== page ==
Second, most batteries only provide backup power for part, not all, of your home. Unless you also install a smart electrical panel with your battery (which is a great way to get the most out of a storage system), most battery installations will require you to select what parts of your home you want to back up with the battery, and pull those loads onto a critical load panel. However, many batteries can be “stacked”, meaning you can keep adding additional batteries until you have the storage capacity you want. So while it might be possible to achieve whole-home backup, it can be cost prohibitive to purchase enough batteries to provide that level of backup.
Batteries can help you avoid high utility rates
By allowing you to pull from your battery instead of from the electric grid, pairing a storage system with your solar panels can help you to avoid high utility rates. There are two ways batteries can do this. First, if you are on a time of use or other time-varying rate, you can pull from your battery at the times when your utility charges more for electricity, i.e., during peak hours. And, second, if you are on a rate with a demand charge, which is more typical for commercial and industrial companies than for homeowners, a battery can help you lower your demand charge each month, which is a significant financial benefit.
How batteries store energy
Now that you know how storage works with solar, you are perfectly well equipped to make the decision of whether or not to add storage to your solar panel system. But if you’re interested in also learning about the specifics of how batteries actually store energy, read on.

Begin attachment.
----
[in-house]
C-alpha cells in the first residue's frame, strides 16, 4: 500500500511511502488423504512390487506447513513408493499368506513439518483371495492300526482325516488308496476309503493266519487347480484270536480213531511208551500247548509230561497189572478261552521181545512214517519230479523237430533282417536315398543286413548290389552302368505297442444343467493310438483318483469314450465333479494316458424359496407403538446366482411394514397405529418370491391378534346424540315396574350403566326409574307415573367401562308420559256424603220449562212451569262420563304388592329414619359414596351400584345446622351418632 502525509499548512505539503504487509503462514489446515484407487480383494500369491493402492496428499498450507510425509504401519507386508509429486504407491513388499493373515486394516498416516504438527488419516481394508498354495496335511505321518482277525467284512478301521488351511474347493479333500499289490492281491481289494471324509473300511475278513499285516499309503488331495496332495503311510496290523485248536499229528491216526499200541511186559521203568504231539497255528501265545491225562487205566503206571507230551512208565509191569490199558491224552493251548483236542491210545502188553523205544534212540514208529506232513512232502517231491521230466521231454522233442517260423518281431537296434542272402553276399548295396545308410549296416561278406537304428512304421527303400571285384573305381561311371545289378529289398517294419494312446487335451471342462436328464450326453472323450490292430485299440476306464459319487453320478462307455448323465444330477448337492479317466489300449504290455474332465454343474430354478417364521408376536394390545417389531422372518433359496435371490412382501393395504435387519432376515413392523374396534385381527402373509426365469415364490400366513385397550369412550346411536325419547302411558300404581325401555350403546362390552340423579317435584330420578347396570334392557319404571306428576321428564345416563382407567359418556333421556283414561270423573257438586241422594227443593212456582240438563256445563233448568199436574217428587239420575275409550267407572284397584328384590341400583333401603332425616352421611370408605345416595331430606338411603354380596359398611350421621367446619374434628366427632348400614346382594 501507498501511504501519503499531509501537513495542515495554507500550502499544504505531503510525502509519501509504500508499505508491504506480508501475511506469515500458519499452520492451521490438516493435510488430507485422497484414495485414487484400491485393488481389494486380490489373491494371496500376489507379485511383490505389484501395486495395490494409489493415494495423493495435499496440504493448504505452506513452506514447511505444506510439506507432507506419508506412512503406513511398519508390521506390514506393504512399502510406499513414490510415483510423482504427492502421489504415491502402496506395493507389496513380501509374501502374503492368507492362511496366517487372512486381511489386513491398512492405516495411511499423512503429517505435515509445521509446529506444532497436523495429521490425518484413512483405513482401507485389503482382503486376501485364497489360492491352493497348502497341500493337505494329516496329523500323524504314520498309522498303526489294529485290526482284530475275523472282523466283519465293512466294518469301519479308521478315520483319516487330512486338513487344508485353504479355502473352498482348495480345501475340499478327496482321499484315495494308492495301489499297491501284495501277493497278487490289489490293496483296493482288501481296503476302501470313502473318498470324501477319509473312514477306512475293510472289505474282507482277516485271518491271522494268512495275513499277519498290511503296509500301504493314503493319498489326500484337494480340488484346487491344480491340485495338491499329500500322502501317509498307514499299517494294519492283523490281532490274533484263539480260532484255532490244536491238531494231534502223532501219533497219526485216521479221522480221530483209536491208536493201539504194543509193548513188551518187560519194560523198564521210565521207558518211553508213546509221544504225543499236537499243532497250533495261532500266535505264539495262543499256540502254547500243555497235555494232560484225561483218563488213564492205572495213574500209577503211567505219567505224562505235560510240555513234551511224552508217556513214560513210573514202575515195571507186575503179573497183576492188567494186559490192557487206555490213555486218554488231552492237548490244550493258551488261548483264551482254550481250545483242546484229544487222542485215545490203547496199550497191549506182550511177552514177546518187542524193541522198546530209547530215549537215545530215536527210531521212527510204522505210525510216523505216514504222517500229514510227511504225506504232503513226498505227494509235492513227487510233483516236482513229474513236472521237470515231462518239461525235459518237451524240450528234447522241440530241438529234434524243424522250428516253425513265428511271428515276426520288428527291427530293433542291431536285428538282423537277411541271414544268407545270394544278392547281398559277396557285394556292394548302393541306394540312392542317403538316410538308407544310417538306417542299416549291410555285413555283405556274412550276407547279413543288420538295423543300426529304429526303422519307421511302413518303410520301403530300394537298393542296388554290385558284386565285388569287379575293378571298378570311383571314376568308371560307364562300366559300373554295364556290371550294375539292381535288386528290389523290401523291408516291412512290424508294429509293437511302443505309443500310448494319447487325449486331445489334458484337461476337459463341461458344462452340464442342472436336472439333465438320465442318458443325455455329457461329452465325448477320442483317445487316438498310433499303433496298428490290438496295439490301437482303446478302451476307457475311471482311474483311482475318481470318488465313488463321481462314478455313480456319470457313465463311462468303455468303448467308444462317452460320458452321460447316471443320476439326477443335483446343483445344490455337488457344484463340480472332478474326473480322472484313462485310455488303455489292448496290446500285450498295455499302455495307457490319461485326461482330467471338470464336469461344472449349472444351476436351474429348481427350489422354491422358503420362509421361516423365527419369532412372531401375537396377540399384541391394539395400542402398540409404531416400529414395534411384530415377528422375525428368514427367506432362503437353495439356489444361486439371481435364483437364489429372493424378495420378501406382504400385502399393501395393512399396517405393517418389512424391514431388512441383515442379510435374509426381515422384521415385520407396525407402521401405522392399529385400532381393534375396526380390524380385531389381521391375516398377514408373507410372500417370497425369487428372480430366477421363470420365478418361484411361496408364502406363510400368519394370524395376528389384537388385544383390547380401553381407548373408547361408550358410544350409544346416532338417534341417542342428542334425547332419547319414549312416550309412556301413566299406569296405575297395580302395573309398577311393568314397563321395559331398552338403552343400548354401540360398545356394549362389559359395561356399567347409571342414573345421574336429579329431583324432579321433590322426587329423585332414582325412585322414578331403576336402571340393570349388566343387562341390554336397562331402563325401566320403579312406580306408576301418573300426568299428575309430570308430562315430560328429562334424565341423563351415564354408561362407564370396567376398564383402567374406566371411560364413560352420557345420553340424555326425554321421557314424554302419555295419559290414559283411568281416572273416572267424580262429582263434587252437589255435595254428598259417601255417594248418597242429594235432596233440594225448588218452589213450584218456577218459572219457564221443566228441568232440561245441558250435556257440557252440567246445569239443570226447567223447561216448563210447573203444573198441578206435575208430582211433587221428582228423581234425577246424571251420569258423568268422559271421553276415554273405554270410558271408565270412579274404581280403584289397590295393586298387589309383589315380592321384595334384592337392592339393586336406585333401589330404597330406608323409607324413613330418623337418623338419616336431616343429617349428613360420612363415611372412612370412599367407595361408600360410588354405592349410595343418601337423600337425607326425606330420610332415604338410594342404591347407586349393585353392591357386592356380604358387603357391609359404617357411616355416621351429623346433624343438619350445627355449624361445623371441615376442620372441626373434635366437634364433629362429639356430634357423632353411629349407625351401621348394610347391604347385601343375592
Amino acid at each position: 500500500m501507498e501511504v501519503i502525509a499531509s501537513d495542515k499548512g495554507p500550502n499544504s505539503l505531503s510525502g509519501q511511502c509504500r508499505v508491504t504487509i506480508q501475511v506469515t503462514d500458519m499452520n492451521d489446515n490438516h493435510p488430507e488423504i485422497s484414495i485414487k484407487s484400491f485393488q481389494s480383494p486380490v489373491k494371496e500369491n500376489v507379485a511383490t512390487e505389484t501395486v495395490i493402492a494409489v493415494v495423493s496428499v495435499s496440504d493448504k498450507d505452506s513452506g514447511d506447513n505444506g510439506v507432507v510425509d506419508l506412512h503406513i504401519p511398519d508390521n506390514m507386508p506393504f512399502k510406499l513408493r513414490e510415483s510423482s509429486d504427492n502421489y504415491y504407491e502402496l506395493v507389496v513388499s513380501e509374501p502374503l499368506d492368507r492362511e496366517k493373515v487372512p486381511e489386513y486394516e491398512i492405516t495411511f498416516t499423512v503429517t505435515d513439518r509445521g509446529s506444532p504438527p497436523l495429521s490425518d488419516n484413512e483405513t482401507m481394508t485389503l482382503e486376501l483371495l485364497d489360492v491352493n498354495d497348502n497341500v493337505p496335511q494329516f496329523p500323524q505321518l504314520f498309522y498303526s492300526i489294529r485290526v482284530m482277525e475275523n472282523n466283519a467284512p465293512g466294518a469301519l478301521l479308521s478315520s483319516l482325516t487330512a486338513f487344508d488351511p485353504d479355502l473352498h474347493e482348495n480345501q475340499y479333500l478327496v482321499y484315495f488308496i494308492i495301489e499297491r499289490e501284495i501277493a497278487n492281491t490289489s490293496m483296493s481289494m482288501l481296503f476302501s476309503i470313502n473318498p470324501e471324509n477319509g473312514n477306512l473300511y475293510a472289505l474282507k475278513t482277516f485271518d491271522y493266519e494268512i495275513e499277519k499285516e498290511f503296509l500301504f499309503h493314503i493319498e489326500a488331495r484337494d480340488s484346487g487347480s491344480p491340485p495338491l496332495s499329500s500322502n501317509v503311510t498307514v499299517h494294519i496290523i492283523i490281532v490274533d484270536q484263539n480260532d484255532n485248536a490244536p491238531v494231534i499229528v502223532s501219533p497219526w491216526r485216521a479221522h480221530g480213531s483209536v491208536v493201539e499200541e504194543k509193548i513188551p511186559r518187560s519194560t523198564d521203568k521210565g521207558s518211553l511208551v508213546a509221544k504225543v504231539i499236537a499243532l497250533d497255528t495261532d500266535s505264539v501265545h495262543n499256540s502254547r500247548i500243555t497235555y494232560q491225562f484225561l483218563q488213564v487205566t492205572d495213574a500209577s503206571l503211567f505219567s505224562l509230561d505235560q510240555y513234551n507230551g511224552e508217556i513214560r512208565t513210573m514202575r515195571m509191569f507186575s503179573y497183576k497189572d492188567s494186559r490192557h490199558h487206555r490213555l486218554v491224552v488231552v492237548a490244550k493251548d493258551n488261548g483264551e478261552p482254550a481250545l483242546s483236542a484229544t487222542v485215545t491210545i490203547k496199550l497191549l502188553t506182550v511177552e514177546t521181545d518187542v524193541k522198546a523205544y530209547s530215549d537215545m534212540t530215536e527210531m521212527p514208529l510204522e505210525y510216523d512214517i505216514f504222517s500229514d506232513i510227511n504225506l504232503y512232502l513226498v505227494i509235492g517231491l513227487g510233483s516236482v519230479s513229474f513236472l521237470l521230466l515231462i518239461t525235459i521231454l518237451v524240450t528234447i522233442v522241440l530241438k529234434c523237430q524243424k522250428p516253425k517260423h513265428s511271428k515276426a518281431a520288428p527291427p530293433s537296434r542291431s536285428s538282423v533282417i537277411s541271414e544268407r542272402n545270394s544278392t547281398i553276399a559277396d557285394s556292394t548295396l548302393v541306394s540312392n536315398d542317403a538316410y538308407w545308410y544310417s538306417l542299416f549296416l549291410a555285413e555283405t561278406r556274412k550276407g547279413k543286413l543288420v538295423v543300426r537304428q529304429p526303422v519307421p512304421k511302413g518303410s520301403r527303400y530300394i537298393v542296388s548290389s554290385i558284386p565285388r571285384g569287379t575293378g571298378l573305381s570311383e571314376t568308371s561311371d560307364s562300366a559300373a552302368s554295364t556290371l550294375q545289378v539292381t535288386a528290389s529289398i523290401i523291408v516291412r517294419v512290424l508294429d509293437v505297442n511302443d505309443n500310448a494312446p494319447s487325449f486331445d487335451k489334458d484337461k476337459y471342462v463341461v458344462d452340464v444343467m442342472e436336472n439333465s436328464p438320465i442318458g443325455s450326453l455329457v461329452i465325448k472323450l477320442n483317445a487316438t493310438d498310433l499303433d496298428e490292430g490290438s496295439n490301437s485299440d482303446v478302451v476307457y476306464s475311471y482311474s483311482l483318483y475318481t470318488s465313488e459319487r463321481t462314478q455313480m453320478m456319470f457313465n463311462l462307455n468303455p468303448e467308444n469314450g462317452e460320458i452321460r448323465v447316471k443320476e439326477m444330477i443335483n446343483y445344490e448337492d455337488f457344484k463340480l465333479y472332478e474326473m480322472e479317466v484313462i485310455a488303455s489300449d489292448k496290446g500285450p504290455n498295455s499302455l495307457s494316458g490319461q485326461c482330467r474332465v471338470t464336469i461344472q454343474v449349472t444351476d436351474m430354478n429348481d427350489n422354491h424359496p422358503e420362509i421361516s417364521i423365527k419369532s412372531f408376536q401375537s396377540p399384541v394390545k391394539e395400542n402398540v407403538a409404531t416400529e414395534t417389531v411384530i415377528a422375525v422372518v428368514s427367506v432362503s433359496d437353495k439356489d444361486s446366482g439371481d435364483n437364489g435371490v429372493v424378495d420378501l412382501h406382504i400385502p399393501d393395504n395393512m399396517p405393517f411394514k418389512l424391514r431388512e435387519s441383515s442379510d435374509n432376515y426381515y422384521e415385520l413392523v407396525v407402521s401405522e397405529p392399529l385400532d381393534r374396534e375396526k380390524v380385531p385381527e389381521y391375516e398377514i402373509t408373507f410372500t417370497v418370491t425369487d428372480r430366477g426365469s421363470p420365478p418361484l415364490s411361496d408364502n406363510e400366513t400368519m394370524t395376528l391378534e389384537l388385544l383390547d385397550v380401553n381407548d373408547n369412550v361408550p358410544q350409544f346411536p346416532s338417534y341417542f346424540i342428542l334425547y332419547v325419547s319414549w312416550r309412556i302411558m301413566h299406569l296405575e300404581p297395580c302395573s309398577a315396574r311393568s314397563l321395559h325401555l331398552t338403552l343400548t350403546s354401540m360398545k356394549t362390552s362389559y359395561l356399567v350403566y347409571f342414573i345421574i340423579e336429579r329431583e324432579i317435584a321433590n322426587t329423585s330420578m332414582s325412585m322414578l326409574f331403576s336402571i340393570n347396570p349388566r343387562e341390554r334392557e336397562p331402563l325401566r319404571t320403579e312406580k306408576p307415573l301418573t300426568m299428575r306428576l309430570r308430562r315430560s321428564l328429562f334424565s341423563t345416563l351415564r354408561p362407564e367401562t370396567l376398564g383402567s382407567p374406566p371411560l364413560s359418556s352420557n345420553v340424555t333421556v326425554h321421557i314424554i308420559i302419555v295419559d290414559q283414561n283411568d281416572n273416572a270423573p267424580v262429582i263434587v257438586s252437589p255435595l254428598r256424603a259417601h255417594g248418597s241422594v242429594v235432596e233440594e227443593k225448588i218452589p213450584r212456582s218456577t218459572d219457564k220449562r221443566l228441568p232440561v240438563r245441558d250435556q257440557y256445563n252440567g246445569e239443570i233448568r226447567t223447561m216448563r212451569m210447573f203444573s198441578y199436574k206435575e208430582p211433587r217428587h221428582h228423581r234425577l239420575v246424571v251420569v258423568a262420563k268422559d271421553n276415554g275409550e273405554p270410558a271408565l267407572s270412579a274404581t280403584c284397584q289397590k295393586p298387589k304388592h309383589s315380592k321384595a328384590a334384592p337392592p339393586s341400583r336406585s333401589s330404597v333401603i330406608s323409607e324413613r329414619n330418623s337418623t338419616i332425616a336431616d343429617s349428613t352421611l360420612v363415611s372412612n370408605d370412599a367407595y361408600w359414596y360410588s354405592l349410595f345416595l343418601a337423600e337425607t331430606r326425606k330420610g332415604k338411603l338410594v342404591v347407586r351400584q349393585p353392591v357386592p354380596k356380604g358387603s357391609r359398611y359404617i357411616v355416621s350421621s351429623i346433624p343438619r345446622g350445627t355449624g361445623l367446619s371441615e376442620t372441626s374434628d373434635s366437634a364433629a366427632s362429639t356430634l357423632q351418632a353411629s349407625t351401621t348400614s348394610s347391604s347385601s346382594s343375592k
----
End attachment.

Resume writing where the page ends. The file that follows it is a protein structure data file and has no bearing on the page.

How lithium ion batteries work
The most typical type of battery on the market today for home energy storage is a lithium ion battery. Lithium ion batteries power all sorts of every-day appliances, from cell phones to cars, so it’s a very well understood, safe technology.
Lithium ion batteries are so called because they work by moving lithium ions through an electrolyte inside of the battery. Since ions are particles that have gained or lost an electron, moving the lithium ions from an anode to a cathode produces free electrons, i.e., electrons that have been released from lithium atoms. The build up of these free electrons is how batteries ultimately charge and store electricity. When you discharge the electricity stored in the battery, the flow of lithium ions is reversed, meaning the process is repeatable: you can charge and discharge lithium ion batteries hundreds or even thousands of times.
Lithium ion batteries used in home energy storage systems combine multiple lithium ion battery cells with complex power electronics that control the performance and safety of the whole battery system. There are several different types of lithium ion batteries that use slightly different chemistries to offer varied attributes, from improved power density to longer lifetimes.
Notably, lithium ion batteries aren’t the only type of battery used in energy storage applications at the home, business or utility level. The other types of batteries store energy via similar mechanisms, with an entirely separate set of pros and cons.